Orland seems to offer this exploration of one’s process as a 2 part cycle…first, engages the artist as individual; second, engages the artist as part of a community…with other artists, audience, and then just as a community member in the largest implication of just being citizens, family members, etc.
Its the 2nd half of the process that found me not as talkative. Even though I’m a member of a fantastic fiber/textile organization, and have held membership in other groups…its been difficult to find that sense of trust, friendship, artistic communion with other artists. For one, I can’t get past cliques and group politics and its hard to ignore the “isms” that sometime seem to surface no matter how innocent or unintended they may be. I do long for the connection with visual artists that I had/hold with poets. My strongest sense of community for my textile work comes from online friends that I come to know mostly through blogs. Off line living, I have 2 persons I can commune with over my art. When I’m at the Mellwood Studio I surprise myself by becoming this overtly (for me) “chipper” person. Maybe it signals that my expectations are high and there is some sense of safety since I’m in an “art community”. I expect that they will readily understand where I’m coming from.
For the most part Orland generates more questioning at a deeper level. One of the resolutions I’ll cling to however is Orland’s following statement: For artists the more relevant question is not whether art can be defined, but whether it should be. This statement strengthens my snarkiness toward the arguments over craft vs. art or serious artists vs. hobby or non-serious artists. For me, I leave this to those who like this topic for academic excercises…but personally the argument has yet to offer me anything useful and so I tend to roll my eyes whenever I come across it and then entertain myself with made-up stories about the lives of the people who love to engage it. To paraphrase Ray Charles, lets just do what we do, let the art do what it do! As Orland also states, “the prophecy is in the artwork itself.”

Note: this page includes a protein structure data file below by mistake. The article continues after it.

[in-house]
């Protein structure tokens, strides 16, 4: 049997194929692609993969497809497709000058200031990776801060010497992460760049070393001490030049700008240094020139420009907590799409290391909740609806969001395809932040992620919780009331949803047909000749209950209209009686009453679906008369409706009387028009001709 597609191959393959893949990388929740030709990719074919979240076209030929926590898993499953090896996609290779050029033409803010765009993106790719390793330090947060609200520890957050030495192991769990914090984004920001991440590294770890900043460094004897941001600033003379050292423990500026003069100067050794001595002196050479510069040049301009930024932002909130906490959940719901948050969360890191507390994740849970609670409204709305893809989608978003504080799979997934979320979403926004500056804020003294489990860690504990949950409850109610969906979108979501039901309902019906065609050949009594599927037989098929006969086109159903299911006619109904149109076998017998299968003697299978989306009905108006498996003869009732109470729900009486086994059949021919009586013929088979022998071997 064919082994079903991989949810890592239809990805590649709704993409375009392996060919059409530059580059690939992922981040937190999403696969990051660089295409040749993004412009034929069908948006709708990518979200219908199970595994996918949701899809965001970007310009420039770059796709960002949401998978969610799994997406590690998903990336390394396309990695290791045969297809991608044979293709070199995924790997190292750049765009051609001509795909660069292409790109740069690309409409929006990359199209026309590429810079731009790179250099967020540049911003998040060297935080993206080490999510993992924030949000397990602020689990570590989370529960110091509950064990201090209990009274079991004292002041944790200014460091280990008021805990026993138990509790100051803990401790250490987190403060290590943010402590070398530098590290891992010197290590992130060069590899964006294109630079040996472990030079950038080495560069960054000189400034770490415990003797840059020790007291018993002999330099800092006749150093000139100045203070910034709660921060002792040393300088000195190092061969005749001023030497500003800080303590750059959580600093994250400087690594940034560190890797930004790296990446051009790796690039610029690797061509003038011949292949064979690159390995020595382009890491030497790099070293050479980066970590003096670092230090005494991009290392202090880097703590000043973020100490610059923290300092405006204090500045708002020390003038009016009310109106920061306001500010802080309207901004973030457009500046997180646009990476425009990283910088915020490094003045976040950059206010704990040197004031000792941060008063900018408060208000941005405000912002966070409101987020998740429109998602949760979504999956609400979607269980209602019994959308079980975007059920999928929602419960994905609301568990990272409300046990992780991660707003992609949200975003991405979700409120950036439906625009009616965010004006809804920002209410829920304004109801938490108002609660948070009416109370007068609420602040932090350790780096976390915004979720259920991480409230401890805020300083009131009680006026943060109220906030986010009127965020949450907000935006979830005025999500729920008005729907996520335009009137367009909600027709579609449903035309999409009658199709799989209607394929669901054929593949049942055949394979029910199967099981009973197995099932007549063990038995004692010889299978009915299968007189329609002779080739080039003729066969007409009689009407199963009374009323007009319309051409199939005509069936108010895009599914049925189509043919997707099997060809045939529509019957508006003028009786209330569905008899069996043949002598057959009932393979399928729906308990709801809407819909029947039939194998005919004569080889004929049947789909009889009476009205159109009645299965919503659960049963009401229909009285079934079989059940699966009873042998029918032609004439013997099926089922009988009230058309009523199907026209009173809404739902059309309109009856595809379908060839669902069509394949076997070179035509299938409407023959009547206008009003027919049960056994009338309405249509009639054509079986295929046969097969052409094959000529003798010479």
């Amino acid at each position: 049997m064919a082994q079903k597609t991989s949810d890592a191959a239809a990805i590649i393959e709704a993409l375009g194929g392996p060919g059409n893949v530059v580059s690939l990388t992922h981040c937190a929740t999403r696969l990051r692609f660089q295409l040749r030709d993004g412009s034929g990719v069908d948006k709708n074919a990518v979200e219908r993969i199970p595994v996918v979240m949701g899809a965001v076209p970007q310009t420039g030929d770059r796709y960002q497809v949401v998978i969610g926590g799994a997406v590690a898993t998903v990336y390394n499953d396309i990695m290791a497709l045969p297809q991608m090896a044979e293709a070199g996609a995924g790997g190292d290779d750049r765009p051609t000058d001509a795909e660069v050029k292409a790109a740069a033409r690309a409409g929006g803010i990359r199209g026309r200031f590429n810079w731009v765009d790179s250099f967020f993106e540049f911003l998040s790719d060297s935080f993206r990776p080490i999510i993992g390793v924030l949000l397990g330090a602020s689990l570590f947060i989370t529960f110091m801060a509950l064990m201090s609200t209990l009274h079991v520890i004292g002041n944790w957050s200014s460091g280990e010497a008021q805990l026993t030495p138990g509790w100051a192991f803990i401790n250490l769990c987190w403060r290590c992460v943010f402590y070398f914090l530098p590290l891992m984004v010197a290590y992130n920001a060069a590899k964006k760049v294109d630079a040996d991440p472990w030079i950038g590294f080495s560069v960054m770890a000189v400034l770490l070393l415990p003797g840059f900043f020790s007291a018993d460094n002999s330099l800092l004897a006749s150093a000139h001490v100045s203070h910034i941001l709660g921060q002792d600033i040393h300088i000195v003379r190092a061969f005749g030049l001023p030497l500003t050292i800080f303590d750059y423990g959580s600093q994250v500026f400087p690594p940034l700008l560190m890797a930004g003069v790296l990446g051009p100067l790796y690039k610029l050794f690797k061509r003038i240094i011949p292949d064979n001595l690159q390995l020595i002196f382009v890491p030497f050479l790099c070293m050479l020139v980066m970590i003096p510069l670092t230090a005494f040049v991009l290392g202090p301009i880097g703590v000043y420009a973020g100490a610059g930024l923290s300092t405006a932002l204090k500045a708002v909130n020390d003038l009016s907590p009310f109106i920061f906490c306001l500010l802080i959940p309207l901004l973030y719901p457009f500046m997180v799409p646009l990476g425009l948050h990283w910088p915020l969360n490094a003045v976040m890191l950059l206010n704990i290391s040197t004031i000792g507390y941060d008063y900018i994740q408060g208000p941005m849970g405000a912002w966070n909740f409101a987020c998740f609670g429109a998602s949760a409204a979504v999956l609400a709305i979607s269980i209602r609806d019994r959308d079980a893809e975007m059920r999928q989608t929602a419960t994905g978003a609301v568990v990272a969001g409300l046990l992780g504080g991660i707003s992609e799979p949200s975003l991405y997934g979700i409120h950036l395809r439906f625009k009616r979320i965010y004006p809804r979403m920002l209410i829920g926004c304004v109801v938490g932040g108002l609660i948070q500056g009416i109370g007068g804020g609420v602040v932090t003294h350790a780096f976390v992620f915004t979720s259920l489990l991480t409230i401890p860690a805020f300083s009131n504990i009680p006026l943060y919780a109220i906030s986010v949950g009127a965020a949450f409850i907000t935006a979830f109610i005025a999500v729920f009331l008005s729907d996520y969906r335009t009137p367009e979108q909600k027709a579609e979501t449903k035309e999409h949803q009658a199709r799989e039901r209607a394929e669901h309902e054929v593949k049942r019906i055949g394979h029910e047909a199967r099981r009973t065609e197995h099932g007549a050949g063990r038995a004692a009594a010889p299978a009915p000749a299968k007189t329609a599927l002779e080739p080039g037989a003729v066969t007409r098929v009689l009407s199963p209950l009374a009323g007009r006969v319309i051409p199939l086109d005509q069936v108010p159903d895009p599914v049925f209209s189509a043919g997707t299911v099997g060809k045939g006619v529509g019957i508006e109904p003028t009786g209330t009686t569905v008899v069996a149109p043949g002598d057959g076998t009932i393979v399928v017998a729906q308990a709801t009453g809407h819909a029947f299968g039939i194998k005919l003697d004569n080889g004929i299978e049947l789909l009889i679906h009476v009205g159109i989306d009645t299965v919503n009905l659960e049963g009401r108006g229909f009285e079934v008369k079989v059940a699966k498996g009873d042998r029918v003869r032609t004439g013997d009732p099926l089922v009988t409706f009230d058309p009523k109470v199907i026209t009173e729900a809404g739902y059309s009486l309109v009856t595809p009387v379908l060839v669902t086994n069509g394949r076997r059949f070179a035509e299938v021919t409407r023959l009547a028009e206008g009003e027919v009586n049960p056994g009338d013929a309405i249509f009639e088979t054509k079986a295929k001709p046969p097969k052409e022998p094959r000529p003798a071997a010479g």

I know this book will become dog-earred, food-stained, and well-loved as I return to it in upcoming years.
This is my current bedside reading. Its full of all the philosophical ponderings on artists and how they reconcile with the processes of art making, how they define art justaposed against the so-called “art world”, and on and on. I’ve been highlighting passages because this is one I’m going to keep unlike the book he co-authored called Art & Fear which was okay but just didn’t speak to me personal.
I just completed the first chapter yesterday…it is a slow read for me because I can’t get past a page or two without becoming engaged in internal dialogue with the ideas presented….and if you know me, than you know this is what I want to experience with a book. I’m digging that Orland recognizes the multipliticies that exist in human experiences, thus art-making also. He isn’t presenting, so far, some “this is how you do it” approach but seems to be writing to air out thoughts and engage readers open-endedly.
I’ll share some quotes in upcoming posts. Peace.
Usually I feel guilt for even wanting to not finish a book. Once I crack the book open and begin reading, its a commitment, a serious commitment. But this is one of the few books I was happy to walk away from. Smith has a series of letters to some young (as in age) unidentified naive but bright young artist advising them on the risks and skills required to make it in the business. It was clear from the first chapter I was not the intended audience and after a few chapters I wasn’t being challenged, intrigued, to stay with the book to the end. It was happily and quickly returned to the library without any guilt.